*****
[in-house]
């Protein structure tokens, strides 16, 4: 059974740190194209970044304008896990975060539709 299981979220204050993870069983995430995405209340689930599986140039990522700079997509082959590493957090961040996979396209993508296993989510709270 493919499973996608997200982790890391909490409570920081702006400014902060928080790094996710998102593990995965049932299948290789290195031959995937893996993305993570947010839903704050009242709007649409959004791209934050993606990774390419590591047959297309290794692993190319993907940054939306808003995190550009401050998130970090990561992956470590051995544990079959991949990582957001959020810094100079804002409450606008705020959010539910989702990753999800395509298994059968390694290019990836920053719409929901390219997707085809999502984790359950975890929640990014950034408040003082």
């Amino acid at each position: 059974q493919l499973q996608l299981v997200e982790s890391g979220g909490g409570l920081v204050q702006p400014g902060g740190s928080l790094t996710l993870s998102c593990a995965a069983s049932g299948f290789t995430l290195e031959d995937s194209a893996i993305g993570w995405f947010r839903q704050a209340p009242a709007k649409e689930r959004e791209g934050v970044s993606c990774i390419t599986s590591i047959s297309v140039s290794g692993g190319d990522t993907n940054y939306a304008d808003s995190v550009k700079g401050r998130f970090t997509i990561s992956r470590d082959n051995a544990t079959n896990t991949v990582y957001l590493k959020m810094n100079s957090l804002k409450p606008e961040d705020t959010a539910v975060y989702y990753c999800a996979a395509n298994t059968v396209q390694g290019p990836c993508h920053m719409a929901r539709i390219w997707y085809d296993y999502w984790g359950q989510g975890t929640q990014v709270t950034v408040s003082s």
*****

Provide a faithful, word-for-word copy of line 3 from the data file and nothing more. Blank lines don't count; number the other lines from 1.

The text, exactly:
């Amino acid at each position: 059974q493919l499973q996608l299981v997200e982790s890391g979220g909490g409570l920081v204050q702006p400014g902060g740190s928080l790094t996710l993870s998102c593990a995965a069983s049932g299948f290789t995430l290195e031959d995937s194209a893996i993305g993570w995405f947010r839903q704050a209340p009242a709007k649409e689930r959004e791209g934050v970044s993606c990774i390419t599986s590591i047959s297309v140039s290794g692993g190319d990522t993907n940054y939306a304008d808003s995190v550009k700079g401050r998130f970090t997509i990561s992956r470590d082959n051995a544990t079959n896990t991949v990582y957001l590493k959020m810094n100079s957090l804002k409450p606008e961040d705020t959010a539910v975060y989702y990753c999800a996979a395509n298994t059968v396209q390694g290019p990836c993508h920053m719409a929901r539709i390219w997707y085809d296993y999502w984790g359950q989510g975890t929640q990014v709270t950034v408040s003082s």